Times are changing...sort of

There's a cliche, that you've probably heard. It goes, "The more things change, the more they stay the same." I guess there's truth in that saying, because here at Grounds Maintenance, things are changing. But they're also staying the same. And, I hope you'll agree, that's a good thing.

Dr. Mark Welterlen, after 12 years as editor and then editor-in-chief, is handing over the reigns. This isn't exactly a farewell tribute, though, because Mark will continue his involvement with GM as its new publisher. Though Mark's role will change, GM can still take advantage of his unparalleled understanding of the grounds-care industry.

To regular GM readers, I probably don't need to introduce myself. For nearly six years, I've served on GM's editorial staff, first as technical editor, then as executive editor. Needless to say, I'm excited to become editor. But one thing makes me especially happy: I don't have to give you that little speech. You know...the "I'm really looking forward to learning about your industry" speech. That's because grounds care was my line of work long before I came to GM. I have worked at various times as a park horticulturist, a licensed pesticide applicator and advisor, and even a mowing-crew member (I won't say how long ago that was!). I worked in this field for the same reason I studied it in college--it's what I love. I feel privileged now to serve this industry as GM's editor.

Our mission at GM has always been to provide the best practical information available to the turf and landscape industry. No one understood how to do that betterthan Mark, and if I merely continue that tradition, I'll be successful. But as we all know, this industry is rapidly evolving. Grounds care isn't static, and GM won't be either. Except for one thing. I'll never forget why you read GM--for "how-to" information you can put to use in your operation.

Change also is a key aspect of this issue, which focuses on establishment. Nowhere has change been more apparent than with turfgrass varieties. In fact, it's a turfgrass breeders' job to create change. Their success is obvious if you compare early turfgrass varieties with today's elite types. But as you'll see in our feature, "Seeds of Change" (page 14), the best is yet to come. One of the true pioneers in turfgrass breeding, Dr. C. Reed Funk of Rutgers University, discusses the early work in turfgrass breeding that led us to the present. Another notable figure in the turf industry, Kevin Morris, executive director of the National Turfgrass Evaluation Program (NTEP), takes us into the future, examining where current breeding programs are headed and the factors that are likely to drive future development.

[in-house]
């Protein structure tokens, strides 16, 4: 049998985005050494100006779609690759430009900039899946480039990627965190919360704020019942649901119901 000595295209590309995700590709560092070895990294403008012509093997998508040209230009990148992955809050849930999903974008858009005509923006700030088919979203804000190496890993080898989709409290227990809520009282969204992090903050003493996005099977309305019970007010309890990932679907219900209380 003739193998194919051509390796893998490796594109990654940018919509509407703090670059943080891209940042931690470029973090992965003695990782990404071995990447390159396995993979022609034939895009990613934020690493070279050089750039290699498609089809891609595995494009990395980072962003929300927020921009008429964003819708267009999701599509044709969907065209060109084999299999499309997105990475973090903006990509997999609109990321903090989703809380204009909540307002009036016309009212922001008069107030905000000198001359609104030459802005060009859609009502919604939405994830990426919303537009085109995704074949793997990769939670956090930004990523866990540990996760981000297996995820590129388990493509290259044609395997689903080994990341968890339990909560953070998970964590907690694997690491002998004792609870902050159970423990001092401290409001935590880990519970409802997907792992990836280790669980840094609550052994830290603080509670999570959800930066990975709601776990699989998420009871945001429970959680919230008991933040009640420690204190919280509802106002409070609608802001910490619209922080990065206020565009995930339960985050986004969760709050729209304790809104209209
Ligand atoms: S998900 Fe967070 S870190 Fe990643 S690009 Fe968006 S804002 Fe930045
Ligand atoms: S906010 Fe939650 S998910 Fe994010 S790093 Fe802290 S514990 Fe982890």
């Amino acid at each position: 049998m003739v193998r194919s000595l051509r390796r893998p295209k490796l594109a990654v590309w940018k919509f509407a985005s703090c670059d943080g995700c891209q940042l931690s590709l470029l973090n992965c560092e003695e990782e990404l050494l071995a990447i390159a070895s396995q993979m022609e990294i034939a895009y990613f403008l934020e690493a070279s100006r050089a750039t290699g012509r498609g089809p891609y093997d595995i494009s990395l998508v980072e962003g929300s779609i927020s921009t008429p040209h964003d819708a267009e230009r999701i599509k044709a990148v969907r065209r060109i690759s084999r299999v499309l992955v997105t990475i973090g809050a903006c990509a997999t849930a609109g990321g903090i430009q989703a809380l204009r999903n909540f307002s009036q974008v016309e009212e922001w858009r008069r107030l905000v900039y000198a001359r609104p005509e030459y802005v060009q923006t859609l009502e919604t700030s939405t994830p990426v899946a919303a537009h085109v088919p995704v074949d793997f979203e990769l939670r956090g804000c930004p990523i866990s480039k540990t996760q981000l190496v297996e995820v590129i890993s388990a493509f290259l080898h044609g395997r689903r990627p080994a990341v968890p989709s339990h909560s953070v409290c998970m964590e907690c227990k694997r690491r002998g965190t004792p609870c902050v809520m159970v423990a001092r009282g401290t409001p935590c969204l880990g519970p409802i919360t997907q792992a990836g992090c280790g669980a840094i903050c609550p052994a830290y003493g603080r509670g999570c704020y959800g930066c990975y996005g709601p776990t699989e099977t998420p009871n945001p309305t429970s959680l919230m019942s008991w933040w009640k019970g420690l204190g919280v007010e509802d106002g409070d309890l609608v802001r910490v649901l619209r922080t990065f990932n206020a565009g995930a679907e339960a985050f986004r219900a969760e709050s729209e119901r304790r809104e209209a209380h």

One of the most common tasks in landscaping is planting trees. The basic idea--dig a hole and drop the plant in--hasn't really changed. But the equipment that landscapers use to perform this task has. Increasingly, the landscape industry is taking advantage of powered augers. Tight labor supplies have forced operators to look for more efficient ways to perform the tasks, and powered augers provide a means to mechanize that most-basic of landscape jobs--digging holes. Learn more about augers in this month's Equipment Options (page 34).

Augers may do a great job of digging holes in which to plant trees, but there's a lot more to transplanting than digging holes. When I worked as a park horticulturist, I had the task of transplanting a dogwood growing in our nursery to a spot outside the park department office. To preserve as much of the root system as possible, my coworker and I proceeded to dig an enormous root ball. After meticulously wrapping and tying it in burlap, we discovered we were unable to lift it. It was too heavy! Some rope, a pickup truck and a hydraulic lift got the tree moved. But not without doing so much damage that we'd have been better off digging a smaller root ball in the first place. Miraculously, the tree survived. Learn the right way to transplant a tree in this month's "How to" (page 28), by Patrice Peltier and Dr. Gary Watson, of the Morton Arboretum (Lisle, Ill.).

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